Queensland World Heritage National Park expands with creation of new conservation area

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The Queensland government has announced that nearly 6,300 hectares of land southwest of Brisbane will be protected through the expansion of a World Heritage Listed National Park and the establishment of a new conservation area protecting the key habitat for the shiny black cockatoo, the brush-tailed rock wallaby and the mighty owl.

Over 3,400 hectares of former Glen Rock State Forest would be converted and added to Main Range National Park south of Gatton, while an additional 2,890 hectares would become the new Main Range Conservation Park.

Queensland Environment Minister Meaghan Scanlon said that ‘the grand opening of the former state forest will see two key conservation areas in the region linked for the very first time, protecting key habitat for the Shiny Black Cockatoo , the brush-tailed wallaby and the mighty owl.

“This follows the handover of over 160,000 hectares of land to the people of eastern Kuku Yalanji in the far north of the state earlier this year, with an additional 4,400 hectares across the state also being protected.

The rivers and streams of Glen Rock support key riparian habitat and are part of an important aquifer recharge area for the Lockyer Creek system, which is a tributary of the Brisbane River.

The vegetation of Glen Rock is also part of a nationally significant biodiversity corridor that extends to the Bunya Mountains and further north.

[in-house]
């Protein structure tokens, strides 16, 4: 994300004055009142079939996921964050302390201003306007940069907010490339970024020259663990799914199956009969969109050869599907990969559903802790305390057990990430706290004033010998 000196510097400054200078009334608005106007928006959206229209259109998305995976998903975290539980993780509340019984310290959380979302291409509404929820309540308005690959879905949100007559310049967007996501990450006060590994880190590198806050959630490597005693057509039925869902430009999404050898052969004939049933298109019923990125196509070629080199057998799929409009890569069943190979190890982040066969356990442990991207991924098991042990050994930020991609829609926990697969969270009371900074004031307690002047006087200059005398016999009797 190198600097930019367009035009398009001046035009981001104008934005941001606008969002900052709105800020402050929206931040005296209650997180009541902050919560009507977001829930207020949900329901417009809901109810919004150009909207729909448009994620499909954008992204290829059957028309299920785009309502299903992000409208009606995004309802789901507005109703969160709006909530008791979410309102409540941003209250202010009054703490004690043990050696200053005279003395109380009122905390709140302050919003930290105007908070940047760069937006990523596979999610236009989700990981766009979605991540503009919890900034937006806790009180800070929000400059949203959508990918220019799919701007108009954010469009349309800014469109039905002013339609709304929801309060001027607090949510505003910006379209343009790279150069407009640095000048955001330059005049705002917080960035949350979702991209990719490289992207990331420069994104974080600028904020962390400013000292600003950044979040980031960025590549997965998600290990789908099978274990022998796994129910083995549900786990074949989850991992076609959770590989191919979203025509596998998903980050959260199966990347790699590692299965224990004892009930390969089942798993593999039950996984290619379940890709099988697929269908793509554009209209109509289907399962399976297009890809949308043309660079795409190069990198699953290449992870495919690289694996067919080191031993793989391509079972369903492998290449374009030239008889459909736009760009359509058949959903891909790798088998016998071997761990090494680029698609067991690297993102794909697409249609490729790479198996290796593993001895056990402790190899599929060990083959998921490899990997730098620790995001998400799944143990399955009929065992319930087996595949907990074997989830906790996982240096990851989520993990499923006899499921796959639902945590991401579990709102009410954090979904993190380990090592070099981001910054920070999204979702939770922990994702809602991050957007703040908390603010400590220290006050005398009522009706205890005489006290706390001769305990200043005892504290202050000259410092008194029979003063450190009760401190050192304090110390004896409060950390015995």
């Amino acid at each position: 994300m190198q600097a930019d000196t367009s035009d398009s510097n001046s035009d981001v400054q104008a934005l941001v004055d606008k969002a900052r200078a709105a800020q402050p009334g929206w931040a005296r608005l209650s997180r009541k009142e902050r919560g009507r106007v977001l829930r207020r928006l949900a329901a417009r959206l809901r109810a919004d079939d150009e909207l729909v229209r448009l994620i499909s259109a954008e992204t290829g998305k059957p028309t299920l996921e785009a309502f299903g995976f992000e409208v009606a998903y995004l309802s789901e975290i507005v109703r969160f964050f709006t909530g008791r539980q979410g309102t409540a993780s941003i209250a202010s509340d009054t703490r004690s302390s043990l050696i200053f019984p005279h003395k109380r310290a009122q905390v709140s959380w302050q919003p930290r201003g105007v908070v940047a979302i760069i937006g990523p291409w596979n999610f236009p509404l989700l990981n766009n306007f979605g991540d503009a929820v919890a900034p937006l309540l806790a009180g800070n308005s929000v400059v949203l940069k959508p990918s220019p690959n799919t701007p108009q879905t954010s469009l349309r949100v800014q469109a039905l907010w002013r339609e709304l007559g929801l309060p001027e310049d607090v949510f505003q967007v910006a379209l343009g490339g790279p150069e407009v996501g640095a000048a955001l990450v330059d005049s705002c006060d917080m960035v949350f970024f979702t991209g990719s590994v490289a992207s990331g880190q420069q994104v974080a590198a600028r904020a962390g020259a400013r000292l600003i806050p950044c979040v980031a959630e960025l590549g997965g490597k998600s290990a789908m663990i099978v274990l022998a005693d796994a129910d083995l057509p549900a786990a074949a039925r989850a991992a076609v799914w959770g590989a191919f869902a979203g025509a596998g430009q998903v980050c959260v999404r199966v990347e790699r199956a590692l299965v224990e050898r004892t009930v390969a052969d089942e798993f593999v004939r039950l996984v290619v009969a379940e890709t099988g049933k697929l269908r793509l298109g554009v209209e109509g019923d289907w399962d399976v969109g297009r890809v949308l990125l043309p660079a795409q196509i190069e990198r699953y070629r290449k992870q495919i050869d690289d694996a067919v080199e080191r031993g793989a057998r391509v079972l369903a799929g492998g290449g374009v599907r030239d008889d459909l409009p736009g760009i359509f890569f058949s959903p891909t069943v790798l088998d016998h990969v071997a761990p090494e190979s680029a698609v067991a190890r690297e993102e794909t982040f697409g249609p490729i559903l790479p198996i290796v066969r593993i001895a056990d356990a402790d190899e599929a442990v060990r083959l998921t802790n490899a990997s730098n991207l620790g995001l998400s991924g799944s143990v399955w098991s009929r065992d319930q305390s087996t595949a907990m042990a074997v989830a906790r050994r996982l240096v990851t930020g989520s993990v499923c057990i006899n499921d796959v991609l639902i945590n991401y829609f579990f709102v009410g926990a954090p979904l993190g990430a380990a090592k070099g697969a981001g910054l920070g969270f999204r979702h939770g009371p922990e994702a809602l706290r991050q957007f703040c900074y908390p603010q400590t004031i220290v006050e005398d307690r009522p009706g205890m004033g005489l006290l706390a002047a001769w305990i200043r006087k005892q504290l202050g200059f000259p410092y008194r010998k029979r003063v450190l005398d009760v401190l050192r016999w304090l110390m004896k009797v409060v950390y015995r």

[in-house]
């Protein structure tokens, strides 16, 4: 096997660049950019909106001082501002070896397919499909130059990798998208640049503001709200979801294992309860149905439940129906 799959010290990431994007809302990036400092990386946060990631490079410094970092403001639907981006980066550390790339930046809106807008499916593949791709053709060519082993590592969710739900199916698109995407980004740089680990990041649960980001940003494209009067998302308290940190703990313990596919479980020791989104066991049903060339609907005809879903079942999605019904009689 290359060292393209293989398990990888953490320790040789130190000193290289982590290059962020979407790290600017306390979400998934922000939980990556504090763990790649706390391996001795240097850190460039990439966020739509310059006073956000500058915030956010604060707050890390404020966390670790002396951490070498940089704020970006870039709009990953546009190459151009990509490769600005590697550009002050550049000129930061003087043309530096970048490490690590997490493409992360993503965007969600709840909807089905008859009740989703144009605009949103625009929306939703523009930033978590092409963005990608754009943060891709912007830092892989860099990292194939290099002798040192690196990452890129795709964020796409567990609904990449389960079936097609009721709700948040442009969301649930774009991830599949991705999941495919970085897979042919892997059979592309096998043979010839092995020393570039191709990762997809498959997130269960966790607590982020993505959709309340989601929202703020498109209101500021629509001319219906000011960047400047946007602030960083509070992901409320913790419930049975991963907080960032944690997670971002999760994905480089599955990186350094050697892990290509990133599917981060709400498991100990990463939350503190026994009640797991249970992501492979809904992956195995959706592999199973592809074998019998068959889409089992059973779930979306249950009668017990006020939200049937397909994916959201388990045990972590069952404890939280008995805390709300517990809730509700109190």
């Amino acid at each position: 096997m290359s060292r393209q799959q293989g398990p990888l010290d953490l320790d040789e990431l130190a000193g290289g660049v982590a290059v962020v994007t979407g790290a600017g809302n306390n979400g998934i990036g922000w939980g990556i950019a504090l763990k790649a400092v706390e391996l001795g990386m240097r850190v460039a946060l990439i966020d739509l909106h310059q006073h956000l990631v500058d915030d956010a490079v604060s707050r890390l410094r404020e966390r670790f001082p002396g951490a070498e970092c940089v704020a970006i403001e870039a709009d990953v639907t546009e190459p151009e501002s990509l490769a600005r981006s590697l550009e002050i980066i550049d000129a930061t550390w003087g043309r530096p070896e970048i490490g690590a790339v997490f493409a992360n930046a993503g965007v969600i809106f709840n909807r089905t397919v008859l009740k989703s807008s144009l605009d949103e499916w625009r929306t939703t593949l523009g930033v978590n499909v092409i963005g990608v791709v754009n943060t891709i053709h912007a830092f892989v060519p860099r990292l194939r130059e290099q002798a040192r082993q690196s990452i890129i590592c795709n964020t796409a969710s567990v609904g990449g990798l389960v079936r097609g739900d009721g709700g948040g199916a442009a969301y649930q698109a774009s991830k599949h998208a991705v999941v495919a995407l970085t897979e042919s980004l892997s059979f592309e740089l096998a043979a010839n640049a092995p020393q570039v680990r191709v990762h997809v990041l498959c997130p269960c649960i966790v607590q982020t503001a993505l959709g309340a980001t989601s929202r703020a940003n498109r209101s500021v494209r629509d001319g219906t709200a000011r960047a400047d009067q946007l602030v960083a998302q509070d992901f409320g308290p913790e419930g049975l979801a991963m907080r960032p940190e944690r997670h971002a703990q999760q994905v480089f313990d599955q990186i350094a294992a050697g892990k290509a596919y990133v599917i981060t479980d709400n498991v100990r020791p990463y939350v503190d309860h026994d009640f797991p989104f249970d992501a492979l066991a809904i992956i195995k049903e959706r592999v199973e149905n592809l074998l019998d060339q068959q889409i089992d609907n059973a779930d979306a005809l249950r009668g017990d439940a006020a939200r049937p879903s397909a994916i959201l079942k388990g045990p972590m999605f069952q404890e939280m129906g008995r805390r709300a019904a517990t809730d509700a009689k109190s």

After the transfer, the former state forest will combine with Main Range National Park to house over 41,000 hectares of continuous protected area stretching from the New South Wales border north along the Great Diving Range.

The property was once one of the largest cattle grazing properties in South East Queensland before it was purchased by the Queensland government in 1995.

More recently, Glen Rock State Forest has been used for a variety of purposes including beekeeping, research projects, camping, bush walking, and horseback riding.

Its pastoral history is still present in its heritage infrastructures such as fences, barriers and enclosures which contribute to the character of the property.

Minister Scanlon indicated that “my department is now working with the Yuggera Ugarapul people to identify the key values ​​of Glen Rock and the Main Range region to determine future management requirements that will best meet the threats to the values. environmental and cultural aspects of the earth ”.

Queensland Conservation Council Protected Areas Program Director Andrew Picone said well-managed protected areas are one of the most effective ways to reverse biodiversity decline and save many species from extinction. .

“In 2019, approximately 12,685 hectares of Main Range National Park were burned in the 2019 fires, so protecting the Glen Rock State Forest, which escaped those fires, is the right decision,” Picone said. .

“The separation of national and conservation parks provides a balanced result ensuring that park users can still take advantage of existing recreational opportunities, including mountain biking and horseback riding in appropriate areas.”

More information on Glen Rock State Forest and Main Range National Park can be found at parks.des.qld.gov.au

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